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Third attempt by Home Office to define who is, and isn’t, a “professional sportsperson”
Credit: Jamie Smed on Flickr

Third attempt by Home Office to define who is, and isn’t, a “professional sportsperson”

Who would have thought that defining who is, and isn’t, a professional sportsperson would be so difficult? The government has been grappling with this issue for some time.

First attempt

Back in January, and somewhat out of the blue, the Home Office made fairly significant changes to the definition of “professional sportsperson” in the Immigration Rules.

The changes left a lot of international students and others on visas, plus universities, sports clubs etc, scratching their heads. On plain reading, the changes seemed to restrict anyone who had a visa containing a professional sportsperson restriction from even coaching their kid’s football team or taking part in an amateur footie game, unless this was “as an amateur in a charity event”.

Take two

Possibly in response to the difficulties people were having interpreting the new definition negative media coverage, the department made further changes in March.

As we said at the time, the second attempt still left a lot of unanswered questions.

Third time lucky?

The Home Office has now published its third attempt at solving this issue in the recently updated Tier 4 policy guidance. This is the document that international students who are thinking of coming to the UK to study should read to help guide them through the visa process.

We’ve set out the full detail of what’s changed throughout the guidance on our website, so I won’t repeat that here.

On the professional sportsperson front, we have new information clarifying the restriction. The guidance now states:

you are permitted to play, participate or coach in grassroots/amateur sport, for instance at and for local and community teams, as well as at your Tier 4 sponsor, and in amateur competitions and leagues, such as those organised through British Universities and Colleges Sport (BUCS), providing you are doing so on a wholly amateur basis.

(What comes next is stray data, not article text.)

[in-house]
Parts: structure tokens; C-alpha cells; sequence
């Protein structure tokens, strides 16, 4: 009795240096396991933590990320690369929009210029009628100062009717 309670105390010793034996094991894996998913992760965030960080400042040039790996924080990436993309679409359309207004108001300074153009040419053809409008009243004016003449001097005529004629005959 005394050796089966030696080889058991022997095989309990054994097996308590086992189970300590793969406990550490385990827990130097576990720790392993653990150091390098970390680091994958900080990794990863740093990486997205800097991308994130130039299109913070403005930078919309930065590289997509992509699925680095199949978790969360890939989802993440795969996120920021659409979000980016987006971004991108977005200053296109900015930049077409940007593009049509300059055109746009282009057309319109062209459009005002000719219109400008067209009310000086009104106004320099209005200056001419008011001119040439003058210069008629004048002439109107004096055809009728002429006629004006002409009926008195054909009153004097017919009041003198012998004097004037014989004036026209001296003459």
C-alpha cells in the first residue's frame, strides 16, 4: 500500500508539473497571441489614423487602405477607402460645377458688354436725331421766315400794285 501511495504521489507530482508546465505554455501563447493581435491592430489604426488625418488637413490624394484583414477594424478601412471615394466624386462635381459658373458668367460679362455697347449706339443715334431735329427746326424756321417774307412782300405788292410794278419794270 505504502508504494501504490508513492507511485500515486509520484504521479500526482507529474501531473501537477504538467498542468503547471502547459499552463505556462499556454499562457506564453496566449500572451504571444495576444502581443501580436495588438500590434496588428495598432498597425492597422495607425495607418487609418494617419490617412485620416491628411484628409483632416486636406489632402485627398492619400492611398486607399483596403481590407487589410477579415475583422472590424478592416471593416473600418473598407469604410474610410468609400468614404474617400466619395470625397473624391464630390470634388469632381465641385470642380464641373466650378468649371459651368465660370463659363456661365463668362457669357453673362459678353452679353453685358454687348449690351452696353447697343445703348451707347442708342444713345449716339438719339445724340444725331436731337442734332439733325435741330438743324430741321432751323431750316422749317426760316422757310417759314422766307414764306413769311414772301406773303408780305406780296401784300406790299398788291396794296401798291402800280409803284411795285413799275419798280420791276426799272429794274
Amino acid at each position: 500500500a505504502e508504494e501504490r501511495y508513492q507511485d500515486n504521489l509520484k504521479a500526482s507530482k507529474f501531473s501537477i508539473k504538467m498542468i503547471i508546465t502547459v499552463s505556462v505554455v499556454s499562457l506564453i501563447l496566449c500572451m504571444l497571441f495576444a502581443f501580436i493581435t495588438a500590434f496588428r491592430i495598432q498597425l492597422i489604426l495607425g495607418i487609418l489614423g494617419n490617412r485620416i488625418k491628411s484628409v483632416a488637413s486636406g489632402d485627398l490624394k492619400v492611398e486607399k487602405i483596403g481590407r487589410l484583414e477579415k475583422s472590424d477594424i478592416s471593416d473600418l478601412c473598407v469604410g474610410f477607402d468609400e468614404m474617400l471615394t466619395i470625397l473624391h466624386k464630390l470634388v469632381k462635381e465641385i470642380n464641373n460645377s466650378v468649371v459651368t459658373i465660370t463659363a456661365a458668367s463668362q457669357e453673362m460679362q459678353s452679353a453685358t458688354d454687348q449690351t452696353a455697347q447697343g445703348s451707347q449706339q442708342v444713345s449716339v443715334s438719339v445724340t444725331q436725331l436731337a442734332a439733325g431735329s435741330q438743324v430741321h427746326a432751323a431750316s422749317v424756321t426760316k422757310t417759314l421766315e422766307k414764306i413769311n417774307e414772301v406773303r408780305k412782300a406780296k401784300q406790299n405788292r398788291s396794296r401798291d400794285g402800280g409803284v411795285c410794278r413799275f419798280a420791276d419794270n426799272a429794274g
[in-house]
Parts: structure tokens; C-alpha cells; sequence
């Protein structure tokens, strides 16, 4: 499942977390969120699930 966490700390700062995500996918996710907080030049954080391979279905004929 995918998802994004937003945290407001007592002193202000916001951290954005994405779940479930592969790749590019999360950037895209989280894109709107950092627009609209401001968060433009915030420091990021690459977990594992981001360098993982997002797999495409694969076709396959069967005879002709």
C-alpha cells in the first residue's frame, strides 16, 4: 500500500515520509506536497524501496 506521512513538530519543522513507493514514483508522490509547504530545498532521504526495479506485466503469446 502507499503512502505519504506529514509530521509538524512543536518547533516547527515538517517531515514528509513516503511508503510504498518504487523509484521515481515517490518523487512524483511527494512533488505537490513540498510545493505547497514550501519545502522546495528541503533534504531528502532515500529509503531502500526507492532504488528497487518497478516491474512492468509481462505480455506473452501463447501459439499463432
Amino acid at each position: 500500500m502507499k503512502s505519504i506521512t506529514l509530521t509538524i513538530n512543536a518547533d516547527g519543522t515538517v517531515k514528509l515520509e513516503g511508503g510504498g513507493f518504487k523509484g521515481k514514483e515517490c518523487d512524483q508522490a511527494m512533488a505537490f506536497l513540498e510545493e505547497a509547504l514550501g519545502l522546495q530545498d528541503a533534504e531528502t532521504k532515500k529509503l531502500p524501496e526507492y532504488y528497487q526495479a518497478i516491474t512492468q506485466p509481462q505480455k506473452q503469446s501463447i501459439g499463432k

It is now clear that it’s OK to coach that junior football team, on an amateur basis. If she felt so inclined, Megan Rapinoe could come to the UK to study and spend her Saturday mornings helping me to improve my keepie-uppie skills without breaching the terms of her visa. This is as long as I didn’t pay her and it was a truly amateur activity (there would be literally no reason in my case to think otherwise).

See paragraphs 217-222 for chapter and verse.

Hurrah… almost

This is good news for international students and also universities, university teams, etc. Some universities I advise have spent months not being certain that they can continue to offer degrees that contained mandatory sport-related work placements to international students.

But so far, the change only appears in guidance — not the Immigration Rules — and only relates to Tier 4 students. 

The Home Office’s next statement of changes to the Immigration Rules is imminent and this will hopefully provide greater clarification for anyone who has a visa containing a restriction on professional sporting activity.

Nichola Carter

Nichola heads the immigration team at Carter Thomas (www.carterthomas.co.uk). A lawyer with 20 years' experience, she also sits on The Law Society’s Immigration Committee and supports the renowned EU Rights Clinic in Brussels. Nichola's main work relates to advising universities, schools and businesses on sponsor compliance and individuals seeking to work or start a business in the UK. She regularly provides media comment including for the BBC and FT and is happy to be contacted for comment. Nichola tweets from @carternichola

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